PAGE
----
• That’s very true, Bill. It’s annoying that these stores get listed first for no other reason than the fact that because they are producing revenue and have the most to spend on paid links. Like you, I want the purest results, not the most wealthy ones.

  • I agree with you, but in light of what you say, isn’t +1 going to help all this? If people are given a way to select the most useful link in their result pages, useful content will emerge once more over crafted one. I guess it’s also why they released +1 in these terms for now.

  • Sachin says:

    Nice post as usual Nicholas.

    There’s one important thing though. The angle from which you tackle the question is the purist one, i.e. the person who is trained to use a search engine efficiently. This is not the case for everybody. An example is the Facebook login issue. Your everyday search engine user doesn’t seem to be as demanding as the purist would be.

    When this problem crept up, Google engineers themselves had to tweak Google’s results to set Facebook as first result in the SERPs. This questions Google’s own integrity.

    In the case of online business, you can have the best and most legitimate product/content page but what happens when all the black hat SEOers have already stashed their pages on the first results? Isn’t it a case where minimal SEO has to be done?

    IMHO, social results are what will be changing and influencing all this. Fresh and peer shared content (“those who stand in awe” as you put them in the post) is what will give credit. I’ve been advocating the influence of social media on search results for years now and it seems that the wind is turning. Google has been providing “freshness” filters for some time now and Google plus one will be another step in social results.

    • But modifying it manually to make Facebook appear on the first results of a search query about Facebook only adds to what I believe. My point isn’t that we should trust an algorithm to the purest sense but that we should have the most relevant results to the purest sense and sometimes machines will make a mistake and human intervention will be necessary.

      My point is that I simply want to see the most relevant results and I like to see them improving and getting closer and closer to that end.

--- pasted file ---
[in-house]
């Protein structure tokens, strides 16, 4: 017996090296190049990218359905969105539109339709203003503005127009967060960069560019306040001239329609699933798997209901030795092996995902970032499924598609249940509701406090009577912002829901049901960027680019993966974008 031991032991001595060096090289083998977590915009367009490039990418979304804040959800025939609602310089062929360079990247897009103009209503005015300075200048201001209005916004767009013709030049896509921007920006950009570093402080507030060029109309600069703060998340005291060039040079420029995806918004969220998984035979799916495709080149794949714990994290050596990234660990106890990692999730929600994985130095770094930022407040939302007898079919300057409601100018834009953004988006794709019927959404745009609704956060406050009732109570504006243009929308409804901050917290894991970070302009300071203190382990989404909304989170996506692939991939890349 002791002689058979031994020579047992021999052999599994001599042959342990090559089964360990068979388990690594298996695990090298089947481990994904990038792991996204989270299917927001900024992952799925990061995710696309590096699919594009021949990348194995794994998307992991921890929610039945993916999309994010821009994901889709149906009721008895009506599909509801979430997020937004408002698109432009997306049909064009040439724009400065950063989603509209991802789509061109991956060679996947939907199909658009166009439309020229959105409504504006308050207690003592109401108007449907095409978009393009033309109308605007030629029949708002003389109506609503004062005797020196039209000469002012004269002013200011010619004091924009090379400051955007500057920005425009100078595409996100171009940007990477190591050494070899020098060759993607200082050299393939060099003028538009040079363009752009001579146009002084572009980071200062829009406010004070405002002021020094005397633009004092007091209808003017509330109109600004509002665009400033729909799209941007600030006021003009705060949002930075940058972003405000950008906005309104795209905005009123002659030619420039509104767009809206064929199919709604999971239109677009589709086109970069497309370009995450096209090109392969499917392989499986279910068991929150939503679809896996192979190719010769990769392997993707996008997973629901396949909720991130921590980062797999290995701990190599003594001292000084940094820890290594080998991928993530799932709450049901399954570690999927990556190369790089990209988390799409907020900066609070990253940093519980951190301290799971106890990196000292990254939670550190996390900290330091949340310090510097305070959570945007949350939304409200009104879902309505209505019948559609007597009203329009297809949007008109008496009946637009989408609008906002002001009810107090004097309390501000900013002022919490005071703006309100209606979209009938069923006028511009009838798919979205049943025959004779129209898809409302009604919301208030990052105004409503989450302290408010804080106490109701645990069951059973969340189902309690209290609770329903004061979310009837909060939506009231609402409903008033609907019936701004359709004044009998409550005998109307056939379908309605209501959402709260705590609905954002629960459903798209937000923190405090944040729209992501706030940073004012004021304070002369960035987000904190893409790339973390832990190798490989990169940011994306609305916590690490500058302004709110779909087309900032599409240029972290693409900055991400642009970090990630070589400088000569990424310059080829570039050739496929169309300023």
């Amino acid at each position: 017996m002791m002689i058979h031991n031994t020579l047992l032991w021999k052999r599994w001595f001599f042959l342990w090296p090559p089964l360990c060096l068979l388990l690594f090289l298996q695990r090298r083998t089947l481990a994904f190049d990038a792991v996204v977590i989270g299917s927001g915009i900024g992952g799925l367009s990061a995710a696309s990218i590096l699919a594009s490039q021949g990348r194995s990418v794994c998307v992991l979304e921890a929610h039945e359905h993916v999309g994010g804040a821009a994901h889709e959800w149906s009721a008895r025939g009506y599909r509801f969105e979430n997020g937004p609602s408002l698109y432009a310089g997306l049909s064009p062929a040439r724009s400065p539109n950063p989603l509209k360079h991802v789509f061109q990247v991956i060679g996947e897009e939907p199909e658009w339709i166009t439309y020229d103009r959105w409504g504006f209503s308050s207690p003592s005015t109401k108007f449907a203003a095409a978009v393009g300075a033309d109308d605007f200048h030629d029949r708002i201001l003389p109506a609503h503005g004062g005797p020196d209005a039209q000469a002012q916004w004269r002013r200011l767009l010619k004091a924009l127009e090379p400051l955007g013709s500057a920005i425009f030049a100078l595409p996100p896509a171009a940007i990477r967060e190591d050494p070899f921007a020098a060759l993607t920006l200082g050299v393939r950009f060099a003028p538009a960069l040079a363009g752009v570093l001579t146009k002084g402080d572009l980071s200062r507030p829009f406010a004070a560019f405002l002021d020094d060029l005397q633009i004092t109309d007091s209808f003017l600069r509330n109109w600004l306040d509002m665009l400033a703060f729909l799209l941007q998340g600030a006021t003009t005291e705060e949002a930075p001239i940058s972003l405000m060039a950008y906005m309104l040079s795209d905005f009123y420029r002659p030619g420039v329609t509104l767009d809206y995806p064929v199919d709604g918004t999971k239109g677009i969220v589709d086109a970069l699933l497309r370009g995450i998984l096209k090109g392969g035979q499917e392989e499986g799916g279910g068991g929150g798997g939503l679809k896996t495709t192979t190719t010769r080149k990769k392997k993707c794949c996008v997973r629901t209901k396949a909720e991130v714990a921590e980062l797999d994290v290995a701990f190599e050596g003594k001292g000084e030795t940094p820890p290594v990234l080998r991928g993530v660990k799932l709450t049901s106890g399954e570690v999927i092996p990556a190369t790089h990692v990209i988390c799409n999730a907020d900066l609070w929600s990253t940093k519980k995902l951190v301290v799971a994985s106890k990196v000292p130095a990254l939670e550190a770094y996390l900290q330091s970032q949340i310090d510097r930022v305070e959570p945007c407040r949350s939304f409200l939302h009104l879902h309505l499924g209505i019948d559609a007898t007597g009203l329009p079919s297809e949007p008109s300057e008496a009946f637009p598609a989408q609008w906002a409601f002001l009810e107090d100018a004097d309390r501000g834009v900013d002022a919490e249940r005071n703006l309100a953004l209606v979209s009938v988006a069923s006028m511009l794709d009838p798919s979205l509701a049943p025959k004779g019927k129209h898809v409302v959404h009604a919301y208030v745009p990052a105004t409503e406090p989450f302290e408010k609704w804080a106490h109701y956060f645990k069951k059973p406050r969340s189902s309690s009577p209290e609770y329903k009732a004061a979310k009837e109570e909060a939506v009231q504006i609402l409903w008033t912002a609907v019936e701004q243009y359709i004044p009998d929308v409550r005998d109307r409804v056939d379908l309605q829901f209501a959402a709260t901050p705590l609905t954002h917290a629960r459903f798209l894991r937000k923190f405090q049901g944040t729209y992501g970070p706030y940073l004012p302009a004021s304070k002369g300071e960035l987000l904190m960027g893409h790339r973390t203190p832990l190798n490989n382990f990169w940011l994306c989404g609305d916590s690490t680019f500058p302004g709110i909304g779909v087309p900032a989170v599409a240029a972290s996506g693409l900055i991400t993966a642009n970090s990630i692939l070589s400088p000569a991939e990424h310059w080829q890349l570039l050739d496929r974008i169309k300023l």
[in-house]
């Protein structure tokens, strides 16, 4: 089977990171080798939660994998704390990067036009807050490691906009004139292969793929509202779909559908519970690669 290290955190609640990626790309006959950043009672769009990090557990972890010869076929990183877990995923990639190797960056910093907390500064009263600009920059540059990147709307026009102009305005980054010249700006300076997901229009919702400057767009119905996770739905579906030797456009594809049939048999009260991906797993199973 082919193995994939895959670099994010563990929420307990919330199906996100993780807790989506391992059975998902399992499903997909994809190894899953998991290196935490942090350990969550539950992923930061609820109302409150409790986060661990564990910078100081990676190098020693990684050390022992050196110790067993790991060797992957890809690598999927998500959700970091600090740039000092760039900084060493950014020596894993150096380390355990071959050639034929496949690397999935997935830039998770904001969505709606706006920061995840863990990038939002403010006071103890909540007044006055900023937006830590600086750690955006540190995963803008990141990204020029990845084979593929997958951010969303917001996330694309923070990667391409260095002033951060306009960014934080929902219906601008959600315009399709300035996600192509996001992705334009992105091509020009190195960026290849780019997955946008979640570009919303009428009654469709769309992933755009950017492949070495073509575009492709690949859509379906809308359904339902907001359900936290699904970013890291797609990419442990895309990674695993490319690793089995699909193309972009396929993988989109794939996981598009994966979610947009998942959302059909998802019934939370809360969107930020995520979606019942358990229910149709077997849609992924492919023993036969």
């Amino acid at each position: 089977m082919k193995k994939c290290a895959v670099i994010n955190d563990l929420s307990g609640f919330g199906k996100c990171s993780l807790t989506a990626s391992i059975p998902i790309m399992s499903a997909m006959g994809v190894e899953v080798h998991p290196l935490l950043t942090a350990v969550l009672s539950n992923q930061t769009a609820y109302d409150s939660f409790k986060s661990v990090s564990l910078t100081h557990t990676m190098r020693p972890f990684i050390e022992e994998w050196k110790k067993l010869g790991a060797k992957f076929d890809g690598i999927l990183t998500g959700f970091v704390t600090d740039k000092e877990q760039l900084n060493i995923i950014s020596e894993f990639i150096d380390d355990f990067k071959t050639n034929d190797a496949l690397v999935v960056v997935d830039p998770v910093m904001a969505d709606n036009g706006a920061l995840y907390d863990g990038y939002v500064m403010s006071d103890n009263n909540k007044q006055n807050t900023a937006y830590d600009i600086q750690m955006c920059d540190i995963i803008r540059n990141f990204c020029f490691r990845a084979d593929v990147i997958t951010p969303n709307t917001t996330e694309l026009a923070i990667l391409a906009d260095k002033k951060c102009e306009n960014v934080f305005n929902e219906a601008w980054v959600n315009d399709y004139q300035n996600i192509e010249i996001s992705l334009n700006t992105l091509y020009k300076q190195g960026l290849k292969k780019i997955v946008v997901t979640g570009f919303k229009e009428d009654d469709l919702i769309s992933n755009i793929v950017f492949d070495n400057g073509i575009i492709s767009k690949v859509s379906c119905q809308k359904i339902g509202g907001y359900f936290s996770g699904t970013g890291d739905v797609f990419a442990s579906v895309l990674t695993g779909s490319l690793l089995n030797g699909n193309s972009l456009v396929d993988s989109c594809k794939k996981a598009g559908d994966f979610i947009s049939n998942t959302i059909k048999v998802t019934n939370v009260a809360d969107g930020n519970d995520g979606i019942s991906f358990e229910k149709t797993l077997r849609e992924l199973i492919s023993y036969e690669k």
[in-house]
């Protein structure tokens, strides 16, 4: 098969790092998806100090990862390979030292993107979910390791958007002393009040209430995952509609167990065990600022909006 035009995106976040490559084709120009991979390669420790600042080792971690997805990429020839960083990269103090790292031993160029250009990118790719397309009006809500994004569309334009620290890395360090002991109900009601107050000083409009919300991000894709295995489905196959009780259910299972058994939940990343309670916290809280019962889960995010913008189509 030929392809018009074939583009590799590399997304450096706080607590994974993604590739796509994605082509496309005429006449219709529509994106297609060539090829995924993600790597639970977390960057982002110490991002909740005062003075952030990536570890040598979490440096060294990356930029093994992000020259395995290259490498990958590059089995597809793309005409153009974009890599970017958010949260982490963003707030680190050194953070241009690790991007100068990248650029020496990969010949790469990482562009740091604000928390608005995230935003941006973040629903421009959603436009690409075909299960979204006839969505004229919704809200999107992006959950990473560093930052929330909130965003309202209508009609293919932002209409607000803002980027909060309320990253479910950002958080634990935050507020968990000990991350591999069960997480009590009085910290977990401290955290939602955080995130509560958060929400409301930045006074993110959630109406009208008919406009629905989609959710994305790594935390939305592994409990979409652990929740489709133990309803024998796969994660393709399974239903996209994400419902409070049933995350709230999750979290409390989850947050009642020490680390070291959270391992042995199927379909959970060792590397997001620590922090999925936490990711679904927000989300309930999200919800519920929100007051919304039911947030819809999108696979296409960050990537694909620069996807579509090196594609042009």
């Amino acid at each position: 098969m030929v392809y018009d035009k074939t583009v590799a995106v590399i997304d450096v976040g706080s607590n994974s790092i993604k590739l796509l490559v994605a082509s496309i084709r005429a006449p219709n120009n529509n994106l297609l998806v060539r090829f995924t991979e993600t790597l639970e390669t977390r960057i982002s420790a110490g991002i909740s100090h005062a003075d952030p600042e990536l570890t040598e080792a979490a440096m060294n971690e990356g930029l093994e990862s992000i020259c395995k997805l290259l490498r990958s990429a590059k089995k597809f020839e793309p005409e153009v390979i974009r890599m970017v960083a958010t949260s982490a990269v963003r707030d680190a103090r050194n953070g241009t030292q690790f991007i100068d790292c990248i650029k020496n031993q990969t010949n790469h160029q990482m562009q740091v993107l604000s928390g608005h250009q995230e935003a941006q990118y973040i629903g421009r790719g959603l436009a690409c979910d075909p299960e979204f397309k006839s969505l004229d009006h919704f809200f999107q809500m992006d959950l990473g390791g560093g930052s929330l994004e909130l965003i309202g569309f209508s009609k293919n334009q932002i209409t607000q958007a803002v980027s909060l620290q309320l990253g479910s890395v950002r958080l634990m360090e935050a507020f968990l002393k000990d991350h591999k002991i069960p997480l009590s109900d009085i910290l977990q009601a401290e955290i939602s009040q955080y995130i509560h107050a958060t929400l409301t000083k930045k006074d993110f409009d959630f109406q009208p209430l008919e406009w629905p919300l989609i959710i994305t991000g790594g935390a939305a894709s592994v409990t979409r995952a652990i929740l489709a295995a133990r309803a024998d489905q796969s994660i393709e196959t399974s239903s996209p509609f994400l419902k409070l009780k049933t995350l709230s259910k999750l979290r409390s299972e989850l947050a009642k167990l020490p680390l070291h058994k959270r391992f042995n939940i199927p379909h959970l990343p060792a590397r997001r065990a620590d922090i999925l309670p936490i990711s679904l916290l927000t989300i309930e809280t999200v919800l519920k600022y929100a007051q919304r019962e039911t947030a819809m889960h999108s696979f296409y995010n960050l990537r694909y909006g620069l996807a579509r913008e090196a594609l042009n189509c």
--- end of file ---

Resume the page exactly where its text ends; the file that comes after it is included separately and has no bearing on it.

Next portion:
• Steven says:

    The latest updates to Google’s Panda Algorithm are going to really help the system. I highly agree with you on that. However it is quite unfortunate for those Affiliate Marketers who relied primarily on SEO for their organic traffic.

  • ah hong says:

    Yes, Google is focusing on links that grow organically rather than those made through purchased or exchanged. Keep in mind that quality content will attracts link naturally.

    As for the user experience feedback via +1 button, I feel something is being lack out here as most user who search via Google didn’t login with their account.

    Looks like they need to rely on Facebook Like signal instead, but I doubt they would 🙂

  • doug_eike says:

    Google’s journey toward finding quality, original content and eliminating the scrapers from top search results is extremely important. Bloggers who work hard to create excellent content depend on fairness in the system. There’s just not enough time in the day to create good content and play Internet games at the same time. Thanks for your article.

  • Agreed. Per Patricia’s comment, some of these black hat schemes are being exposed. I know I’ve read of Google tweaking their algorithm and going after folks like JC Penney, other brands for rigging the results.

    Now I do need to work on SEO and keyword rich content, but I’m not worried about buying links or such crap. It’s work for natural, organic links and I think folks need to put in that time: get out there to get their amazing content found by making it more findable. Hope that makes sense. FWIW.

  • Wesley Wise says:

    I’ve noticed this every time I search for something. But how do they demote the sites poisoning the system?

  • Emily says:

    I’m not embarrassed to say I only know about 25% of what every one is saying, but can I also say I agree with your post?